Before I go any further, I want to point out that punk didn’t just suddenly appear in Canada during the late nineties. In fact, some of the first major punk bands in North America were Canadian. The first Canadian punk band to be signed by a major label (Columbia) was The Diodes in 1977, which came within a year of their formation. The Toronto, Ontario-based band released three proper albums, as well as a fourth album of demos and outtakes between 1977 and 1982. They were largely responsible for creating the vibrant Toronto punk scene, as the band and their manager turned their practice space into the city’s first punk club. Hamilton, Ontario’s Teenage Head was started by high school classmates in 1975 and they had their self-titled debut disc on store shelves by 1979. Teenage Head released several albums during the eighties, which may have been helped or hindered by the notoriety they received for two Toronto concerts (in 1978 and 1980) that ended in riots and police intervention.
On Canada’s west coast, punk was also becoming established. Vancouver, British Columbia’s D.O.A., formed in 1978, was soon regarded as one of the progenitors of hardcore punk during the early eighties. Since then, D.O.A. has experimented with various musical styles – with a revolving door of members – but they always seem to return to their punk rock roots. In the process, they have released an impressive eighteen studio albums! Nomeansno formed in Victoria, BC in 1979, the result of attending a D.O.A. concert that got them pumped up for punk. Their distinctive sound comes from placing the instrumental emphasis on the bass guitar and drum kit, rather than on lead guitar. Since 1982, Nomeansno has released a dozen albums and numerous EPs.
A new breed of Canadian punk bands began emerging in the late nineties, no doubt inspired by the success that America’s west coast punk bands were already achieving. This time, however, almost all of the action taking place north of the border was in the province of Ontario.
Sum 41 came together in tiny Ajax, Ontario in 1996, but were soon gigging in the province’s larger cities. Their first album was released in 2000, but it was 2001’s All Killer No Filler that brought them fame on both sides of the border. Often sophomoric in their lyrical approach, the quality of their musicianship and production, however, make their albums a rollicking romp. Through 2011 they’ve put out half a dozen studio albums, plus one live disc.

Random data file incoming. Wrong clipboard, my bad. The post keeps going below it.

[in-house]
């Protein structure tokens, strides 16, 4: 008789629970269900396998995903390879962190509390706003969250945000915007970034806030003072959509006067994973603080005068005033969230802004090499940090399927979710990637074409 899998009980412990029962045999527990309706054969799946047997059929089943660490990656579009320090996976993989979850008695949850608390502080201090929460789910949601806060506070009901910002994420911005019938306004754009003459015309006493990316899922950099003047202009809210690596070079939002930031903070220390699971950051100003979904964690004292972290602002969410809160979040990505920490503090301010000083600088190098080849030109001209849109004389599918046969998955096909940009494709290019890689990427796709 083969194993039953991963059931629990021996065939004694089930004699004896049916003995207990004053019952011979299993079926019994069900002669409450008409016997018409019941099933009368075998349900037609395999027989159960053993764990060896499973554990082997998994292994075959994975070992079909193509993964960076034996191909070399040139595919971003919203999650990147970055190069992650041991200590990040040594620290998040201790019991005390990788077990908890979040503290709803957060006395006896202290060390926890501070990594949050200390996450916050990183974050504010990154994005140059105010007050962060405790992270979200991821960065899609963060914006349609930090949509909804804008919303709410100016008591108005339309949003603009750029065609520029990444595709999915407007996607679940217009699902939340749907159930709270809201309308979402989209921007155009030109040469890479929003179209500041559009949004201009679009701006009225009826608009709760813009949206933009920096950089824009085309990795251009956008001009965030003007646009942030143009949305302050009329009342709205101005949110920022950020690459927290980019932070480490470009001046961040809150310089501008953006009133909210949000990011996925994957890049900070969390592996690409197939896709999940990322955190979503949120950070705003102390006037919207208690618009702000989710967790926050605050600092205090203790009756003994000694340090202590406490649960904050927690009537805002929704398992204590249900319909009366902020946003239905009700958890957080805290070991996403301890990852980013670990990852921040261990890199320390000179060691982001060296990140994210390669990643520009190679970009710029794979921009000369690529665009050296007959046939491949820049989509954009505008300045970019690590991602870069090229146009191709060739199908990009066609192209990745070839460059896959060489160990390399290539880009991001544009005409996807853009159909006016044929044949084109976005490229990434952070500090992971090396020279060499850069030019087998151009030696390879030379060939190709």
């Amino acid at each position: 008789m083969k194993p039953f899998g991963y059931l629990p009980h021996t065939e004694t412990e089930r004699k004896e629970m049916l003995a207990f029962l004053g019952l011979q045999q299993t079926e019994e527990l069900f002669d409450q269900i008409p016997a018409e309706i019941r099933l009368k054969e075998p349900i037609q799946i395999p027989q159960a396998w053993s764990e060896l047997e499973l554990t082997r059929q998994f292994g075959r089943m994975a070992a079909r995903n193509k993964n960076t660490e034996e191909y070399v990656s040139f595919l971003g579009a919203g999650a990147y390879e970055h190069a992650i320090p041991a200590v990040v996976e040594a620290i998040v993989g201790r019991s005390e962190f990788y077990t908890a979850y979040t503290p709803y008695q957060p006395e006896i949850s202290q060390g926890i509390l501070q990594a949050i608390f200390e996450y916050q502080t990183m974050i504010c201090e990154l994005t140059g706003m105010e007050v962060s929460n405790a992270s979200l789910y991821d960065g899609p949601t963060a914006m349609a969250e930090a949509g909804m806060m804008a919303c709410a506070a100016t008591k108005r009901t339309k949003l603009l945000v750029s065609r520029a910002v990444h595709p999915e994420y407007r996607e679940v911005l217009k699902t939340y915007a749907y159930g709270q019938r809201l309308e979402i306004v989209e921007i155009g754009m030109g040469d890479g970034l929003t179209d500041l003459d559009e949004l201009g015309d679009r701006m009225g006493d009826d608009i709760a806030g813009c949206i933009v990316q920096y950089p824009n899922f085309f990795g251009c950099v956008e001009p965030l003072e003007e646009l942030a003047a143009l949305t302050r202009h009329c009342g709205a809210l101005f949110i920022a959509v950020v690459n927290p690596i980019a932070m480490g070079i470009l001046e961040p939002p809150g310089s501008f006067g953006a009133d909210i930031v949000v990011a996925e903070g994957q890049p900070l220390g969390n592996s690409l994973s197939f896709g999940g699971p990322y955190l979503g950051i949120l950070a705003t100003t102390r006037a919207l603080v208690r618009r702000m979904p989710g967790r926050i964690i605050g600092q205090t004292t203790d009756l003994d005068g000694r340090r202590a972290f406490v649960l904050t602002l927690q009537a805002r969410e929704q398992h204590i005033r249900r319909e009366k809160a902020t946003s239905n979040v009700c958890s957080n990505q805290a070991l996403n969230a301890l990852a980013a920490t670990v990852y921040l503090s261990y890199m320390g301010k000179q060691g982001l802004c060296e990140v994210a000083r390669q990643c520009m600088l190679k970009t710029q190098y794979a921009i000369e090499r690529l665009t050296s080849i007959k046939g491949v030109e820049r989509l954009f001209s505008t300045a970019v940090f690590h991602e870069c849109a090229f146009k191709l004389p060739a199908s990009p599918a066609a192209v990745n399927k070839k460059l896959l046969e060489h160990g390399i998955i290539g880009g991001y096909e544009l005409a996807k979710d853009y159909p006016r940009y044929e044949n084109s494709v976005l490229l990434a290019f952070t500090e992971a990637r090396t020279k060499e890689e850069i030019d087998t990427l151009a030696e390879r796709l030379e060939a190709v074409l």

Montreal, Quebec’s Simple Plan was formed in 1999 by several high school friends who’d initially gone their own way after graduation, but came together again a couple of years later. Their first album, No Pads, No Helmets… Just Balls (2002), was an immediate success, using a formula that might be described as “party punk.” Since then, they’ve released three more studio albums and a live set.
Hailing from Burlington, Ontario, Silverstein began in 2000 as a side project of its five members. After recording a well-received EP that same year, the quintet decided to become a permanent arrangement. Silverstein’s post-hardcore sound is a melding of screamo and punk. The band has recorded eight full-length albums between their first in 2003 and their latest, which was released this year. A good place to start might be 2005’s Discovering the Waterfront.
Like Silverstein, Alexisonfire (pronounced Alexis on fire, not Alex is on fire) also mines post-hardcore territory. Formed in St. Catharines, Ontario in 2001, the combo’s disc debut came with an eponymously titled album in 2003. The highpoint of their five-album career may be 2006’s Crisis.
Together since 2001, Toronto, Ontario’s Fucked Up released a succession of EPs and singles before recording their first full-length album in 2006. Three more albums have been issued subsequently, but the prolific band continues to churn out EPs and singles at an amazing rate. The eclectic rockers vary from the usual enraged vocals and limited, but feverish guitar lines of traditional punk songs to also include lengthy instrumental passages, atypical arrangements, and experimental sections. Their latest album, 2014’s Glass Boys, may be their most subversive yet.
Other Canadian punk bands worth a listen include The Mahones, Propagandhi, Billy Talent, and Death from Above 1979. Click on any of the linked items to take you to the online catalog records of each of these bands. Reserve them, take them home, and give them a spin. Then you too can find out why punk is alive and well in the land of the maple leaf!